Opposition Leader Bill Graham said he will not be afraid to defeat Prime Minister Stephen Harper's minority Conservative government, even though the Liberal Party will spend much of the year in a leadership race.
Mr. Harper must either accommodate Liberal positions on key issues such as child care and income-tax cuts or turn to the New Democratic Party and Bloc Québécois for support in the House of Commons, Mr. Graham said in an interview with The Globe and Mail.
He placed the onus for avoiding a quick election on the New Democrats and the Bloc, saying they triggered the last election out of political opportunism.
"We're not in the business of propping up the government," he said. "We're the Official Opposition. And that is our role, and we will stick to our points where they are important to the future of the country.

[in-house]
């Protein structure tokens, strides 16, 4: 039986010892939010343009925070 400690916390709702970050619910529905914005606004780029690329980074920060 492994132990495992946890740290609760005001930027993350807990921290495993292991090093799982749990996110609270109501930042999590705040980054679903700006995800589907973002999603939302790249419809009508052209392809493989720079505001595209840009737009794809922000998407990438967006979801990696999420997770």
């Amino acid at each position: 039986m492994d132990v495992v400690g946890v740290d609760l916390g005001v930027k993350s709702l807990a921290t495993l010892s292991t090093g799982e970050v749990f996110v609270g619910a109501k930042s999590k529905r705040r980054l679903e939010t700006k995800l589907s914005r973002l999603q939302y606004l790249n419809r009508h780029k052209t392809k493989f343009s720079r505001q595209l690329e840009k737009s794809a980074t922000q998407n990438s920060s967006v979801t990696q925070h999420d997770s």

I must admit, I am encouraged by the feisty Liberal tone, despite the obvious practicality that it is mostly bluster. In placing the responsibility on the Bloc and NDP, Graham imploys a prudent political tactic, because it gives the Liberals latitude to vote against legislation without the baggage of arbitrarily bringing down the government. Given the numbers, the Liberals can operate as an effective loyal opposition, while other parties will be forced to decide the Tories ultimate fate.
I don't really think Graham is serious in his threatens, at least for the first few months. Despite the claims that the Liberals can quickly go into election mode, logistics and monetary considerations betray the claim. However, it is essential that the Liberals stake their ground and look strong in opposition, otherwise it leaves the impression that Harper can use pressure tactics to enact legislation. Graham is posturing, but it sets up a scenario where Liberals can pound the government without much backlash.